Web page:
This is a just specimen of Cowley's imagery : what might in general expressions be great and for. cible, he weakens and makes ridiculous by branch. ing it into small parts. That Gabriel was invested with the softest or brightest colours of the sky, we might have been told, and been dismissed to im. prove the idea in our different proportions of conception; but Cowley could not let us go till he had related where Gabriel got first his skin, and then his mantle, then his lace, and then his scarf, and related it in the terms of the mercer and tailor.
Sometimes he indulges himself in a digression, always conceived with his natural exuberance, and commonly, even where it is not long, continued till it is tedious:
l'th' library a few choice authors stood, Yet 'twas well stor’d, for that small store was
good : Writing, man's spiritual physic, was not then Itself, as now, grown a disease of men. Learning (young virgin) but few suitors knew; The common prostitute she lately grew, And with the spurious brood loads now the press; Laborious effects of idleness.
As the Davideis affords only four books, though intended to consist of twelve, there is no opportu. nity for such criticism as epic poems commonly supply. The plan of the whole work is very imperfectly shewn by the third part. The duration of an unfinished action cannot be known. Of characters either not yet introduced, or shewn but' upon few occasions, the full extent and the nice discriminations cannot ascertained. The fable is plainly implex, formed rather from the Odyssey than the Iliad: and many artifices of diversifica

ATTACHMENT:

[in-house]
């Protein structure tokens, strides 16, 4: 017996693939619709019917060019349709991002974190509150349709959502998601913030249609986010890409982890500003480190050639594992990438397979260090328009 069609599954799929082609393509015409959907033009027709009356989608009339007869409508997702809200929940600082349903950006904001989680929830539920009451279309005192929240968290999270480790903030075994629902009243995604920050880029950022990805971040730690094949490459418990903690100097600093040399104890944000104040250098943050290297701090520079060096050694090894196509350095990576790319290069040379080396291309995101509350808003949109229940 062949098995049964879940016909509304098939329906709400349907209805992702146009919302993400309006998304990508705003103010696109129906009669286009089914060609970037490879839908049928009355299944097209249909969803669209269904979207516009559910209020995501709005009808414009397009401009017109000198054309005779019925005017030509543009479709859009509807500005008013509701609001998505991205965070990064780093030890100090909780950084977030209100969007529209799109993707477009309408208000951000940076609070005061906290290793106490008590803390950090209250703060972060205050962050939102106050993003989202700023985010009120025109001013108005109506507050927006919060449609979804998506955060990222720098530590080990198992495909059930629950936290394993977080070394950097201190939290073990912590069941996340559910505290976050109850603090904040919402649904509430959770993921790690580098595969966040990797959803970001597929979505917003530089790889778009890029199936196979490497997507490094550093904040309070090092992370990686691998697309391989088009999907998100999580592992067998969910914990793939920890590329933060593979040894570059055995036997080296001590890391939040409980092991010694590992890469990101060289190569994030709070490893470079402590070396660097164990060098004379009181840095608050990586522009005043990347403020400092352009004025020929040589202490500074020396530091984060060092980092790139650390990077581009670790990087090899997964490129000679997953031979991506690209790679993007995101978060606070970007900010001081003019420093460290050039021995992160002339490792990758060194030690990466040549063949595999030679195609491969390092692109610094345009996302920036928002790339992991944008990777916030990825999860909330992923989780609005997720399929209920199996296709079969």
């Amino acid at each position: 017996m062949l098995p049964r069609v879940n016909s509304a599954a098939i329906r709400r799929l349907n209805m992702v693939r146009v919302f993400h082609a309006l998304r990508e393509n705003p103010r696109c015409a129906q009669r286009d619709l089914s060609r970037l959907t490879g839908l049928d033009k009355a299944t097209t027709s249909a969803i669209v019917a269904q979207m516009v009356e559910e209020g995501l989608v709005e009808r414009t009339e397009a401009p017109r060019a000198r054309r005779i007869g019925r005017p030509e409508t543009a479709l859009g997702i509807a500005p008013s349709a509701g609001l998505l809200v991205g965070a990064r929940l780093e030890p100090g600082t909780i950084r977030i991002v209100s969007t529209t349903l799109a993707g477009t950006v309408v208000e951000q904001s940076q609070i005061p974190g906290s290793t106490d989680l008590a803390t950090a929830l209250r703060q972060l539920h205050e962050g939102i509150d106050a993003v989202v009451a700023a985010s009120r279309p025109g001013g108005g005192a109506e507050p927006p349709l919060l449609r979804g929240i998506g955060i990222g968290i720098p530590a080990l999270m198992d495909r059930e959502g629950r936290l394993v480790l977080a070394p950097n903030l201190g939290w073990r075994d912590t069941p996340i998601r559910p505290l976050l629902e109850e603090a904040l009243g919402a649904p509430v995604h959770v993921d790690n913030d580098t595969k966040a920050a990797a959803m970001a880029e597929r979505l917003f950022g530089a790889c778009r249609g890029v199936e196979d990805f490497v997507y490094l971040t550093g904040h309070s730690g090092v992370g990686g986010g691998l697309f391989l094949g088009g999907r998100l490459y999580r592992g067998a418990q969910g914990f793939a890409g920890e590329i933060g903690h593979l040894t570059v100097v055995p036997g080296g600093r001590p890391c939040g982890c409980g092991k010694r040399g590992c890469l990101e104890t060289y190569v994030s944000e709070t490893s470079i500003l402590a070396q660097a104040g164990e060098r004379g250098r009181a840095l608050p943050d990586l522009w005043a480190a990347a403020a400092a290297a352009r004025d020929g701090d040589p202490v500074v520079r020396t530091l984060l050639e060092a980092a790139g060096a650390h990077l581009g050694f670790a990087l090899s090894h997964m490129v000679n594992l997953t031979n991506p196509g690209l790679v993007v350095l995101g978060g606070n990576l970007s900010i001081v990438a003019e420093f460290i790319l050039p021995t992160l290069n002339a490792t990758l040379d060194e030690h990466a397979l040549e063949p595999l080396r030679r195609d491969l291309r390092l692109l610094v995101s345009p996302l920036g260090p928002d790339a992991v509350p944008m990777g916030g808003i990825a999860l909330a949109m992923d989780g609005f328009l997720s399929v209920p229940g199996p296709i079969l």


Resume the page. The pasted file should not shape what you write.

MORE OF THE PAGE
tion are employed, with the skill of a man acquainted with the best models. The past is recalled by narration, and the future anticipated by vision: but he has been so lavish of his poetical art, that it is difficult to imagine how he could fill eight books more without practising again the same modes of disposing his matter: and perhaps the perception of this growing incumbrance inclined him to stop. By this abruption, posterity lost more instruction than delight. If the continuation of the Davideis can be missed, it is for the learning that had been diffused over it, and the notes in which it had been explained.
Had not his characters been depraved like every other part by improper decorations, they would have deserved uncommon praise. He gives Saul both the body and mind of a hero:
His way once chose, he forward thrust outright, Nor turn'd aside for danger or delight.
And the different beauties of the lofty Merah and the gentle Michol are very justly conceived and strongly painted.
Rymer has declared the Davideis superior to the Jerusalem of Tasso, “which," says he, “the poet, with all his care, has not totally purged from pedantry.” If by pedantry is meant that minute knowledge which is derived from particular sciences and studies, in opposition to the general notions supplied by a wide survey of life and nature, Cowley certainly errs, by introducing pedantry far more frequently than Tasso. I know not, indeed, why they should be compared; for the resemblance of Cowley's work to Tasso's is only that they both exhibit the agency of celestial and infernal spirits, in which however they differ widely; for Cowley supposes them commonly to operate upon the mind by suggestion; Tasso represents them as promoting or obstructing events by external agency.